Pop culture obsessives writing for the pop culture obsessed.

Even elf king Lee Pace can't stump Tolkien expert Stephen Colbert

Lee Pace, Stephen Colbert
Screenshot: The Late Show

There’s something about Lee Pace’s persona that lends itself to inhabiting charismatic, vaguely otherworldly types. Apart from a galactic conqueror, a magical pie maker, or the odd vampire, Pace’s eerie intensity sees him making for a fine elf king in The Hobbit’s Thranduil, something that no doubt perked up Late Show host and Tolkien fanatic Stephen Colbert’s human ears when Pace was booked on Thursday’s show. And Pace was armed for bear (or Beorn) in preparing to greet the late-night superfan, rushing to return Colbert’s initial greeting with a book-appropriate reply, in the original elvish.

Or at least that was the plan, but apparently Pace’s time as Thranduil on Peter Jackson’s ill-advisedly rushed and chaotic Hobbit trilogy was still clanging around in his head, because he screwed up this simplest elven greeting. You know the one—Colbert sure did—from when Frodo greeted Gildor Inglorien on his way out of the Shire in The Fellowship Of The Ring with the sentence “Elen síla lumenn’omentielvo.” (“A star shines at the hour of our meeting.”) Pace was aghast at his stumble, but luckily Colbert was there to pick him up, not only nailing the original elvish phrase, its translation, and from and to whom it was spoken, but also offered up a handy excuse for why Pace screwed up.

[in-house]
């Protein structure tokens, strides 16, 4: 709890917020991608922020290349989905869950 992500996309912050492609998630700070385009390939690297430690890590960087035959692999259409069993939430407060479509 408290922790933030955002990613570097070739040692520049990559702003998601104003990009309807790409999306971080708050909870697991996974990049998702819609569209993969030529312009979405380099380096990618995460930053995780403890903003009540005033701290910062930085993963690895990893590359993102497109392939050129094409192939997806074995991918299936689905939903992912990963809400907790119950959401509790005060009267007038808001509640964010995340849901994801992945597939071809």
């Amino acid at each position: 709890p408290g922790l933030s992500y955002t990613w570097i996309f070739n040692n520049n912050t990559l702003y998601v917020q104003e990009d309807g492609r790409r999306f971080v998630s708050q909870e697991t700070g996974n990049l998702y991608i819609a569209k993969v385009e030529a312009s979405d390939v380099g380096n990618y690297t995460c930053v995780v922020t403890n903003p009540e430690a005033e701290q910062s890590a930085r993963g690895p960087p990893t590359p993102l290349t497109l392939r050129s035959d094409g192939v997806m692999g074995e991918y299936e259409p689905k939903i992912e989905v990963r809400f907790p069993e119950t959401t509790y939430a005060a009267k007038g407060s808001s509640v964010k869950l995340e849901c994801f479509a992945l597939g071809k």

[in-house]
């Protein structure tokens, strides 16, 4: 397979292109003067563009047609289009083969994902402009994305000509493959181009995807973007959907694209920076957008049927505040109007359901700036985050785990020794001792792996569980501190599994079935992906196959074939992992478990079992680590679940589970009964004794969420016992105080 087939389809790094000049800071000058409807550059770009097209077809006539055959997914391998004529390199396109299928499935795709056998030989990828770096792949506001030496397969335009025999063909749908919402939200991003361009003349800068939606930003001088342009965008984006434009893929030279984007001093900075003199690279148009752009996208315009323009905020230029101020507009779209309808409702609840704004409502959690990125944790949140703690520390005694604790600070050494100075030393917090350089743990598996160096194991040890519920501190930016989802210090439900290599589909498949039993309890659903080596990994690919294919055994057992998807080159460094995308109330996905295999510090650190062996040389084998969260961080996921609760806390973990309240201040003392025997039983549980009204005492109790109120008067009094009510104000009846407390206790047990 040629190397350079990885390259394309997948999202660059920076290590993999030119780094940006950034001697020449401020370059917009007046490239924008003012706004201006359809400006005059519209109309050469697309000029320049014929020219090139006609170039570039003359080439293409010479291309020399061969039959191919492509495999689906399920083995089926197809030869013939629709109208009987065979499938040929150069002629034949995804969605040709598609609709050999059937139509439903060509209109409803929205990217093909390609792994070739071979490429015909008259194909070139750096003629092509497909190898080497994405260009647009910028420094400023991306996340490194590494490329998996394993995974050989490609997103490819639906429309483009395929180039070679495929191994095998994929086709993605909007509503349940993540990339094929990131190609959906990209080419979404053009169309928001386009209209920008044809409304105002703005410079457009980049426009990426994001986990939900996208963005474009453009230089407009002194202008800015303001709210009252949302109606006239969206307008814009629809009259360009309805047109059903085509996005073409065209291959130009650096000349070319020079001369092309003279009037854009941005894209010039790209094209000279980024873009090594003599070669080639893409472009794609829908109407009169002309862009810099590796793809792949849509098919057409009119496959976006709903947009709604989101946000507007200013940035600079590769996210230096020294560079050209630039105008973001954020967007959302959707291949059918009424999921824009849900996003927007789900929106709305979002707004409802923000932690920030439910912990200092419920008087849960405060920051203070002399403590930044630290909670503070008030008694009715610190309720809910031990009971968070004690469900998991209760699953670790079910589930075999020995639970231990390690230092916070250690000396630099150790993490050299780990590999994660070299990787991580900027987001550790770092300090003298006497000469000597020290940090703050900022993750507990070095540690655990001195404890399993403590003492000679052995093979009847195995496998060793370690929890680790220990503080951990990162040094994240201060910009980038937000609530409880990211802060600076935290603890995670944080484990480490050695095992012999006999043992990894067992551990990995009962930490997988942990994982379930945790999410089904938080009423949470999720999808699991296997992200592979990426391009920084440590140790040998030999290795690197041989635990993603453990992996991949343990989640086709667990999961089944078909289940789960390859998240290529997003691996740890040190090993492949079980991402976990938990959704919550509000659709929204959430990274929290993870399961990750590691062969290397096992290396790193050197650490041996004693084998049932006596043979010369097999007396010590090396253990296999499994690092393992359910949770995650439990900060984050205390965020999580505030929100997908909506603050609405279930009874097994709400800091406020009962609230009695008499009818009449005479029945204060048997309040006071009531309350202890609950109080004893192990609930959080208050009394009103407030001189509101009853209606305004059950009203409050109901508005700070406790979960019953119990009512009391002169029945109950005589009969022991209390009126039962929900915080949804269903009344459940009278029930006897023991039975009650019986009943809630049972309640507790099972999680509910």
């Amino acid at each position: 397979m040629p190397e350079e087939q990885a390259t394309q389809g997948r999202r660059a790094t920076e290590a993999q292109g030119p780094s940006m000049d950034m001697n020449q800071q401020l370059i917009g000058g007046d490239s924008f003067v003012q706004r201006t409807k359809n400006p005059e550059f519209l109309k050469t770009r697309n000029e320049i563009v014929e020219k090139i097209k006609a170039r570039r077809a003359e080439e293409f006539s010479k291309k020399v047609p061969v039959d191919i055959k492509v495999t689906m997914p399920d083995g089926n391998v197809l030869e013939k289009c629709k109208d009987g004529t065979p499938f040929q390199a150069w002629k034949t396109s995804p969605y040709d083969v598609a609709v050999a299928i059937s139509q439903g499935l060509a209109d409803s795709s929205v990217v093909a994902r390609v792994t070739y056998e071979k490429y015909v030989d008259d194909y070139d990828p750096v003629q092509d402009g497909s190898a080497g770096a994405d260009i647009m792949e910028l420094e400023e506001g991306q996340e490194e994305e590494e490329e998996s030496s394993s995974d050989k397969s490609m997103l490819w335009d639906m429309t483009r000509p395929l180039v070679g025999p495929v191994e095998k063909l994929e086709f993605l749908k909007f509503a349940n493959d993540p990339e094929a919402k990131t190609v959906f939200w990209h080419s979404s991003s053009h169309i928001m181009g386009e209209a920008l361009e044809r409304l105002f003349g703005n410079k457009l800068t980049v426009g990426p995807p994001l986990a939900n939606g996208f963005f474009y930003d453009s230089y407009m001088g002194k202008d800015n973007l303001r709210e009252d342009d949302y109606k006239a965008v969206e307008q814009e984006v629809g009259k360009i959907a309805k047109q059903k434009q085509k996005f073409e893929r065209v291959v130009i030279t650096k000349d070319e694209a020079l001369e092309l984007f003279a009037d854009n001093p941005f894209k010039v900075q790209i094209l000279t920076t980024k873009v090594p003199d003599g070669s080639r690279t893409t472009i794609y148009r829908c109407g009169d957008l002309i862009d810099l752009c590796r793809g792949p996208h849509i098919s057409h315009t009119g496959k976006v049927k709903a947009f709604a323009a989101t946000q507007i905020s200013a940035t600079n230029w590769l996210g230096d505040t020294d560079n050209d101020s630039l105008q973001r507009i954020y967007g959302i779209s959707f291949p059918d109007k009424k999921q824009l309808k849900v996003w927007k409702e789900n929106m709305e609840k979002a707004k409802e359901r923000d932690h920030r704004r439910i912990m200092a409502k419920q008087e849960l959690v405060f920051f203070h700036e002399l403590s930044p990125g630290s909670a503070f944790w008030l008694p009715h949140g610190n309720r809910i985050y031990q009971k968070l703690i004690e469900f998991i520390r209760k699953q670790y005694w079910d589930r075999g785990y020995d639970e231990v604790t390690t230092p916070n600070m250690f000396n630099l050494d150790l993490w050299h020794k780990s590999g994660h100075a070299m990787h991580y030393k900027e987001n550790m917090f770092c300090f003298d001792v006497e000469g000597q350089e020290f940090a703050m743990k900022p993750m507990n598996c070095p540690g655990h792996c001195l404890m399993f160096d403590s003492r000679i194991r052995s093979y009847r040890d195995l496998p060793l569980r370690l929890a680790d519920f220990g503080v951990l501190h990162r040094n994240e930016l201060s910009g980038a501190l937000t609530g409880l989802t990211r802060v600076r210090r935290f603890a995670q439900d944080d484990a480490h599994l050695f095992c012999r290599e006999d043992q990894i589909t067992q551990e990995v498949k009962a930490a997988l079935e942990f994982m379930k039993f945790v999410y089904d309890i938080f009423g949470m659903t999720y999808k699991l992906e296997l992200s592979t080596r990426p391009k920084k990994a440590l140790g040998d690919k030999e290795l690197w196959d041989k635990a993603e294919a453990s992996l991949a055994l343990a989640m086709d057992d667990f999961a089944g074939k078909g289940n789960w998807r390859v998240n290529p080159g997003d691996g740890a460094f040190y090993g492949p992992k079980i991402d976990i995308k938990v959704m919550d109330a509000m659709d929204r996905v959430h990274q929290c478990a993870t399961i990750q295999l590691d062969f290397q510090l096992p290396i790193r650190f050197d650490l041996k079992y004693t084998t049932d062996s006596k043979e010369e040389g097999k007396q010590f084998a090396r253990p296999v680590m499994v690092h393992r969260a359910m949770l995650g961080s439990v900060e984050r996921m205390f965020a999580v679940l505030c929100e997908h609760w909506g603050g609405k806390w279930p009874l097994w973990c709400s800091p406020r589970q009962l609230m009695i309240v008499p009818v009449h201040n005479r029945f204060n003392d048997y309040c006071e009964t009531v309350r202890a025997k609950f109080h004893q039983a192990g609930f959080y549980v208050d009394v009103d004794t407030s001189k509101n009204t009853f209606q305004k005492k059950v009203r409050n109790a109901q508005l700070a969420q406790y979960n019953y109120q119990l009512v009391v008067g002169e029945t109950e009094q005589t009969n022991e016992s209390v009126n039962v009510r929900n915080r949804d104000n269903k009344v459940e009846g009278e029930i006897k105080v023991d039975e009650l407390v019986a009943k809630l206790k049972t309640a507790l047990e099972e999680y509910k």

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“It’s not surprising that you might have trouble saying that,” began Colbert with nerdy generosity, “because your character Thranduil is Sindar, and that sentence is actually Quenya which is the Noldorian elves language, not the Sindar elves language. You speak Sindaran, not Quenya, so it’s totally understandable.” Pace, who clearly had thought he knew what he was getting into could only goggle appreciatively as Colbert’s in-studio nerd army applauded their one, true king.

As to the reason for actually being on the show, Pace told Colbert that his lead role in the John DeLorean biopic Driven gave him yet another obsessive, ahead-of-his-time, yet ultimately frustrated innovator to play. (Plus another in his career-long parade of glorious wigs, this time that of the disgraced car designer and laughably bad cocaine salesman’s tousled, salt-and-pepper 80s hair.) Pace expressed some admiration for the late DeLorean—who did help design the GTO, to be fair—saying that Driven was another story about an idealistic dreamer whose ambitions weren’t matched with business acumen. (Noting that the DeLorean was eventually made right next to where the Titanic was built in Belfast might have been a bad omen.)

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Driven opens in theaters and VOD today.

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About the author

Dennis Perkins

Contributor, The A.V. Club. Danny Peary's Cult Movies books are mostly to blame.